Naming Names

A banner saying, Your Name Here."
© Can Stock Photo / MSPhotographics

Creating appropriate names for your characters is essential when writing fiction. However, it isn’t always easy. I put a lot of thought into each character’s name. Their age, background, occupation, and their roll in the story all play a part in determining the character’s name.

Choosing with the right surname

I don’t use the surnames Smith, Jones or Johnson for any of my lead characters. Those names are so common they’re almost a cliche. I prefer using other surnames, such as Palmer, Campbell, Bennett, and Walsh. All are common names, but not overly common. 

Sometimes I get stuck, so I keep an old white pages phone book by my desk. When all else fails, I’ll open it to a random page and skim through the listings until something pops out at me. Other times I’ll think back to kids I went to school with, or I’ll hear an interesting sounding name on the news. That’s another way to come up with a surname. We live in a diverse society, so some of my characters will have ethnic names. If it’s a common surname, such as Sanchez, I’ll use it. If I’m not sure, I’ll do an online search. The possibilities are endless.

Finding the right first name

First names are a lot of fun. I think we all have favorite first names. I personally like the names Cynthia, Victoria, Christopher and Jeremy. My first Marina Martindale contemporary romance novel, The Reunion, included two supporting characters named Cynthia and Jeremy. However, I’m still waiting for the right story ideas for Victoria and Christopher. My contemporary romance novels are much like the soap operas I watched years ago, so I sometimes give my characters the same first name as a favorite soap opera character.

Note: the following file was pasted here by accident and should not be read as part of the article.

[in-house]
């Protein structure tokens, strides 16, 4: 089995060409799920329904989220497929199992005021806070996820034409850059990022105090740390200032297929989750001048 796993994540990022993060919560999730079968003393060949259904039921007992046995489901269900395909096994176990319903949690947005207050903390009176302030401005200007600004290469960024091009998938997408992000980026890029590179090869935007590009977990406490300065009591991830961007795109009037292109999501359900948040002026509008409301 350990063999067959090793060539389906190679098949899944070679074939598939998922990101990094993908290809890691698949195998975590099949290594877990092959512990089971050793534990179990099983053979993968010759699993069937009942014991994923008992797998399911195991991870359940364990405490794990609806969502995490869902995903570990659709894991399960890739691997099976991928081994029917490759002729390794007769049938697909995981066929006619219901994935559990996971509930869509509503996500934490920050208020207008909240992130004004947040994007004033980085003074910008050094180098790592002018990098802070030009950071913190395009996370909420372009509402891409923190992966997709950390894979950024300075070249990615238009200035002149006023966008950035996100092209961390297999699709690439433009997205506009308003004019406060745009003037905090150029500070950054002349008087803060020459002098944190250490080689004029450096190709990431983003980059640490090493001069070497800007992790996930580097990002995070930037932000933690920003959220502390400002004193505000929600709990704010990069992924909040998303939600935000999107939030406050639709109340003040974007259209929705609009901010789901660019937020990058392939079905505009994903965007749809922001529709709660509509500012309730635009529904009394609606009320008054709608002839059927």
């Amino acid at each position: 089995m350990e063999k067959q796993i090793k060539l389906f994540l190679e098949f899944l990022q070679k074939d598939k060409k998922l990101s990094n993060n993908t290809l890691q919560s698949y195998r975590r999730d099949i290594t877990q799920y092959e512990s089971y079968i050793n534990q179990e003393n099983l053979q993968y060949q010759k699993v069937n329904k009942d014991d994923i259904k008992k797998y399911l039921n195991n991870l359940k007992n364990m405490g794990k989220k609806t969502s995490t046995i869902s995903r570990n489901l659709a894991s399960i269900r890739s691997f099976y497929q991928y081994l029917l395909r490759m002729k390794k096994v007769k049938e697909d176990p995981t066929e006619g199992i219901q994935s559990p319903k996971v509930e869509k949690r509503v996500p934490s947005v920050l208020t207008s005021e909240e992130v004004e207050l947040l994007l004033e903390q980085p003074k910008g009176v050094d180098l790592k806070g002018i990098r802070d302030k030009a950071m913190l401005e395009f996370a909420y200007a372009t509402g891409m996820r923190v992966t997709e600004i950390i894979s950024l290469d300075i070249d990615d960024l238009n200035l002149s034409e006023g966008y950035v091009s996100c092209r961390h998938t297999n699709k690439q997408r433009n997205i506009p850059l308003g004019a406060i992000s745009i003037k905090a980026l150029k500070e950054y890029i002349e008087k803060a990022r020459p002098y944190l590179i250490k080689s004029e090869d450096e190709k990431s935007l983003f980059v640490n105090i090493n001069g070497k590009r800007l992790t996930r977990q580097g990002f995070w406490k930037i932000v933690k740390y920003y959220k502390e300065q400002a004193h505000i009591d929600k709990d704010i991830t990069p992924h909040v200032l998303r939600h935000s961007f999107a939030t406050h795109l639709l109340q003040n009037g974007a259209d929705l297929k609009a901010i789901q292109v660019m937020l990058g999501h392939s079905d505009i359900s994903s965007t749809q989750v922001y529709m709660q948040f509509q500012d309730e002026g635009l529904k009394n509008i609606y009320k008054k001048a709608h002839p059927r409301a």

I also invested in a baby name book. It contains hundreds, if not thousands of names, including many different ethnic names. It’s a handy tool which I often use.

Naming fictional businesses and places

Naming a fictitious business or location is just as important as naming your characters. Again, you want reasonably common names. I come from a family of entrepreneurs, so I’ll often create mom and pop businesses in my stories. Oftentimes I’ll include a common surname, such as O’Malley’s Grill, only this time I’ll also do an online search to make sure there is no business with the same name in the city or town where my story is set. If there is, I’ll have to come up with a different name. The same rule applies for naming fictitious businesses such as newspapers or ad agencies.

And finally, a disclaimer

With over three hundred million people living in the United States, and billions more on the planet, it really doesn’t matter how you create your character’s names. There will be real people out there with the same names. This is why you need to include a disclaimer in the front matter of your book. Make sure you clearly state that your story is a work of fiction, and that any resemblance to any actual persons, living or dead, is purely coincidental.